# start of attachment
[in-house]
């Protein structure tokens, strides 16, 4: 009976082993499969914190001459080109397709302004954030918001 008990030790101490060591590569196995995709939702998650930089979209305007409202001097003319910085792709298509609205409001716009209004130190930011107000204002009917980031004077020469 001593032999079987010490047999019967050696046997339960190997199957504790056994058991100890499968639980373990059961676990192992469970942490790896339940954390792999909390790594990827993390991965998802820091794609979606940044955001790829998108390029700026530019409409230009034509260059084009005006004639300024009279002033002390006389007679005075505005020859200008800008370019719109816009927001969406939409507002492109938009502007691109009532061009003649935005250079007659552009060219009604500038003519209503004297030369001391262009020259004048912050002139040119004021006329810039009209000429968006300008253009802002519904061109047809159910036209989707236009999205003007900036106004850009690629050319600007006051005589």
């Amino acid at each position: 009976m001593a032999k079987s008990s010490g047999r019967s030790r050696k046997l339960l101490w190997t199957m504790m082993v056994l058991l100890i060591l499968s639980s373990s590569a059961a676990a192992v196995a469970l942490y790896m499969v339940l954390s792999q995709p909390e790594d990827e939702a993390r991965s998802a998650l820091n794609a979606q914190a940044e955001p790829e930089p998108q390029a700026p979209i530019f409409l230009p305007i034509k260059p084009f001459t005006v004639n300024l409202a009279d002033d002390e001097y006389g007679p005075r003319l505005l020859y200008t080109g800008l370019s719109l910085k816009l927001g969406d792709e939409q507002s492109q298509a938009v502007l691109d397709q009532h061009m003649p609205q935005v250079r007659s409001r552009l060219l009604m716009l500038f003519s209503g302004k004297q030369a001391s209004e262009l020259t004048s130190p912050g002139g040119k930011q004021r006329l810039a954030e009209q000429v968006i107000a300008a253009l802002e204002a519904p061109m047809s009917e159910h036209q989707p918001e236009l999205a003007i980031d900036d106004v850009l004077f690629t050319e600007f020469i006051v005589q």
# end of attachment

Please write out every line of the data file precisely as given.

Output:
[in-house]
């Protein structure tokens, strides 16, 4: 009976082993499969914190001459080109397709302004954030918001 008990030790101490060591590569196995995709939702998650930089979209305007409202001097003319910085792709298509609205409001716009209004130190930011107000204002009917980031004077020469 001593032999079987010490047999019967050696046997339960190997199957504790056994058991100890499968639980373990059961676990192992469970942490790896339940954390792999909390790594990827993390991965998802820091794609979606940044955001790829998108390029700026530019409409230009034509260059084009005006004639300024009279002033002390006389007679005075505005020859200008800008370019719109816009927001969406939409507002492109938009502007691109009532061009003649935005250079007659552009060219009604500038003519209503004297030369001391262009020259004048912050002139040119004021006329810039009209000429968006300008253009802002519904061109047809159910036209989707236009999205003007900036106004850009690629050319600007006051005589």
């Amino acid at each position: 009976m001593a032999k079987s008990s010490g047999r019967s030790r050696k046997l339960l101490w190997t199957m504790m082993v056994l058991l100890i060591l499968s639980s373990s590569a059961a676990a192992v196995a469970l942490y790896m499969v339940l954390s792999q995709p909390e790594d990827e939702a993390r991965s998802a998650l820091n794609a979606q914190a940044e955001p790829e930089p998108q390029a700026p979209i530019f409409l230009p305007i034509k260059p084009f001459t005006v004639n300024l409202a009279d002033d002390e001097y006389g007679p005075r003319l505005l020859y200008t080109g800008l370019s719109l910085k816009l927001g969406d792709e939409q507002s492109q298509a938009v502007l691109d397709q009532h061009m003649p609205q935005v250079r007659s409001r552009l060219l009604m716009l500038f003519s209503g302004k004297q030369a001391s209004e262009l020259t004048s130190p912050g002139g040119k930011q004021r006329l810039a954030e009209q000429v968006i107000a300008a253009l802002e204002a519904p061109m047809s009917e159910h036209q989707p918001e236009l999205a003007i980031d900036d106004v850009l004077f690629t050319e600007f020469i006051v005589q």